Bodhisattva Mañjusri (J. Monju Bosatsu), seated on a lion: architectural fragmentArtist(s)JapaneseArtist NationalityJapanese (culture or style)Object Creation Datecirca 1605Medium & Supportwall painting fragment,ink and color on wood panelDimensions
5 3/8 in. x 21 in. ( 13.65 cm x 53.34 cm )Credit LineGift of Mrs. Caroline I. Plumer for the James Marshall Plumer CollectionLabel copy
An ema is a votive painting given as an offering to a Buddhist temple or Shinto shrine by those seeking religious merit or good fortune. It is usually executed in ink and color on a wooden plaque. Because such paintings were at first representations of the sacred horses dedicated to Shinto shrines, ema literally means "horse painting."
The painted wood plaque is the middle section of a damaged ema. It depicts the Buddhist deity Mañjusri (J. Monju), the Bodhisattva of Wisdom. His customary attributes are a sword and a book. The sword symbolizes the power and protection of the faith while the book, of which only the lower section can be detected, is a sutra, the sacred Buddhist scripture. Resting on a cloud that emerges from his left hand, the book represents the widsom embodied in the deity. The golden-bodied Monju is seated cross-legged in a yogic position on a lotus throne serving as a saddle for his lion mount. The large red peony to the right stands for prosperity. It is balanced on the left by a groom who usually holds the reins of the lion-vehicle. The groom's animated face is in marked contrast with that of his impassive master. The background of this ema is decorated with applied patches of now tarnished silver leaf, while smaller gold squares embellish the robes of the groom. The rendering of the figures, the bright color scheme, and the fluidity of the lines function together to create an opulent religious offering.Subject matter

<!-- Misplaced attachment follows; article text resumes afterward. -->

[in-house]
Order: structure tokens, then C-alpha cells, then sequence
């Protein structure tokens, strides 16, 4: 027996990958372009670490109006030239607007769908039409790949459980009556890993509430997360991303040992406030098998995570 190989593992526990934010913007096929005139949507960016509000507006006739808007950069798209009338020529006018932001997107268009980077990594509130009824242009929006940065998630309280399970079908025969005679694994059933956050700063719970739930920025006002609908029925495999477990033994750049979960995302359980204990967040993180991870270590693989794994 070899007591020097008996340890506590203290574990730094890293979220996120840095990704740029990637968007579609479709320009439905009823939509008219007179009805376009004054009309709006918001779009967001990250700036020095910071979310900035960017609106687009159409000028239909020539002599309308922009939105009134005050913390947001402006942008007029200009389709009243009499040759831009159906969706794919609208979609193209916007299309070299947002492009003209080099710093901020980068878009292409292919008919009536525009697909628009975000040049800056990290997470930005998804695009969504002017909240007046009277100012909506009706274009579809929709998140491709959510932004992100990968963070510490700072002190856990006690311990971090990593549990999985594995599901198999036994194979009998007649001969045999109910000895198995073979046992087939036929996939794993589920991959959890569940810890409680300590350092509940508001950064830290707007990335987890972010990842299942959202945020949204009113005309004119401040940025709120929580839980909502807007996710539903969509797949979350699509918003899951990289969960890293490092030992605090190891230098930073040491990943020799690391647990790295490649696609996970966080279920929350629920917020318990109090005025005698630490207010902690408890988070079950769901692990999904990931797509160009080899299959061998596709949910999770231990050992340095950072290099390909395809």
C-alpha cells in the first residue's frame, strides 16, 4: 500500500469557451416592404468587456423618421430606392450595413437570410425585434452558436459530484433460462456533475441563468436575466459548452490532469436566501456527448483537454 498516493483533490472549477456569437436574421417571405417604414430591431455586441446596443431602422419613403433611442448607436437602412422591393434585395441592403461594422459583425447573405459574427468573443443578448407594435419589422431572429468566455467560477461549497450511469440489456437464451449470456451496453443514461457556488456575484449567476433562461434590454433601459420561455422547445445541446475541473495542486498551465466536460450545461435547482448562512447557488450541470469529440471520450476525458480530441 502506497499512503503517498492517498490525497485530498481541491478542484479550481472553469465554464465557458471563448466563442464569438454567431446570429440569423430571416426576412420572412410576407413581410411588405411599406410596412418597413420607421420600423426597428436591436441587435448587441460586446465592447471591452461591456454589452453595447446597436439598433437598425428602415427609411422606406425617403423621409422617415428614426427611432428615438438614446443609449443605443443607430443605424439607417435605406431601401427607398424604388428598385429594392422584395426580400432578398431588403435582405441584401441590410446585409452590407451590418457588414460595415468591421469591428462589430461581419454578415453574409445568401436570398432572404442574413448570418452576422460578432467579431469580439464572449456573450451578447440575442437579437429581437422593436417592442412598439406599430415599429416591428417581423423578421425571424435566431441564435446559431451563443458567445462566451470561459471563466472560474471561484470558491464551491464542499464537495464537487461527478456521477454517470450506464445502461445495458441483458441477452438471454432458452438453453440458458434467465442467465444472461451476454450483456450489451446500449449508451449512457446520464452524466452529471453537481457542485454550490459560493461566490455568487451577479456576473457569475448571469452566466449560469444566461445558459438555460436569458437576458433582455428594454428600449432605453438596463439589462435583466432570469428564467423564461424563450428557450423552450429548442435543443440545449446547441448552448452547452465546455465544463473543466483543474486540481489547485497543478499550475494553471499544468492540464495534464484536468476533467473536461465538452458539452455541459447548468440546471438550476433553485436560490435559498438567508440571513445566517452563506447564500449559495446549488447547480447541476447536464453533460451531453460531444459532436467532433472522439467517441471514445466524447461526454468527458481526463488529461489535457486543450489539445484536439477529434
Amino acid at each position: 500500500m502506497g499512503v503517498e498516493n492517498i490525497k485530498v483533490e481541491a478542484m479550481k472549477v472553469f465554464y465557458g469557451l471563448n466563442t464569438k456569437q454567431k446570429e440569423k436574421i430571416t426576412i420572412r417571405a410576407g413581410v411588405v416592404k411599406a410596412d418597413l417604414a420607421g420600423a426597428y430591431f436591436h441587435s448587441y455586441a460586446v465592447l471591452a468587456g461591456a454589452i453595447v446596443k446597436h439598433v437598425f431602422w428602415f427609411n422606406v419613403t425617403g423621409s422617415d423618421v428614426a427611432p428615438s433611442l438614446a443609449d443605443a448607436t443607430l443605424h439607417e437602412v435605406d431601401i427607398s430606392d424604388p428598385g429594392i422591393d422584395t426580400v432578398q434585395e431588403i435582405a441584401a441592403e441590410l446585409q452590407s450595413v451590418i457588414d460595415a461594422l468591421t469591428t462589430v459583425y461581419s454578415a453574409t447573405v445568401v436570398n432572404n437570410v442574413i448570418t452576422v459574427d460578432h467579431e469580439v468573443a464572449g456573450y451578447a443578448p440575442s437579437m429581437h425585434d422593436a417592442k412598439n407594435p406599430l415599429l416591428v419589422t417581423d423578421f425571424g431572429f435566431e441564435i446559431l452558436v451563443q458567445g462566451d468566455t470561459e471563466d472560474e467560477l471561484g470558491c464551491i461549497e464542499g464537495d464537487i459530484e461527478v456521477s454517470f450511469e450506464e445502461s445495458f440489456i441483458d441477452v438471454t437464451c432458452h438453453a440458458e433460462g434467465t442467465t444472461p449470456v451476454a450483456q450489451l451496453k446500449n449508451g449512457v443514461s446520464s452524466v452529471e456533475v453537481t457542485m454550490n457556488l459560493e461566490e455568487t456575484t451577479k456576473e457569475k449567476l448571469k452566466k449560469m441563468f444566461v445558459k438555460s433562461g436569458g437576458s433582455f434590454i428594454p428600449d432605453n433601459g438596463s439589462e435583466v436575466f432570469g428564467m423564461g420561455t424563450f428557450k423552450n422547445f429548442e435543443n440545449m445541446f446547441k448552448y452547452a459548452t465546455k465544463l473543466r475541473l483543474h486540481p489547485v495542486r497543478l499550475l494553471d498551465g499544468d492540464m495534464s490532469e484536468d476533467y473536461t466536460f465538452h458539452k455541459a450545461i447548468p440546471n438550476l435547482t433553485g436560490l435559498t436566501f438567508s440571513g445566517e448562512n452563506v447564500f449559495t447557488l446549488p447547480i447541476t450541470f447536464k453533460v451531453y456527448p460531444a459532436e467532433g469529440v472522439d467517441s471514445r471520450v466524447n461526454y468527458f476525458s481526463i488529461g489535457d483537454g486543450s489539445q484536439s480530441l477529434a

This fragmentary painting shows Monju (Sanskrit: Mañjuśrī), the bodhisattva of wisdom, riding his typical lion mount with an attendant. Monju is rarely depicted with a single attendant, and it is likely that the original painting included other companion figures, most likely forming the Monju Goson (or Monju Quintet) comprised of the bodhisattva and four attendants. Frequently, depictions of Monju riding his lion are identified as "Monju Crossing the Sea" (Japanese: Tokai Monju zō) where Monju's lion strides across the waters while traveling to Wutaishan, a Chinese mountain where it was believed that he dwelled in Chinese and Japanese Buddhist belief. The presence of attendant figures helps to strengthen this identification. Physical Description
Monju (Sanskrit: Mañjuśrī), the bodhisattva of wisdom, is shown riding his typical lion mount being guided by a bearded attendant. Red peony blossoms are shown to the right of the main figures.Primary Object Classification Painting Primary Object Typepanel paintingAdditional Object Classification(s)PaintingCollection AreaAsianRights
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fragments (object portions)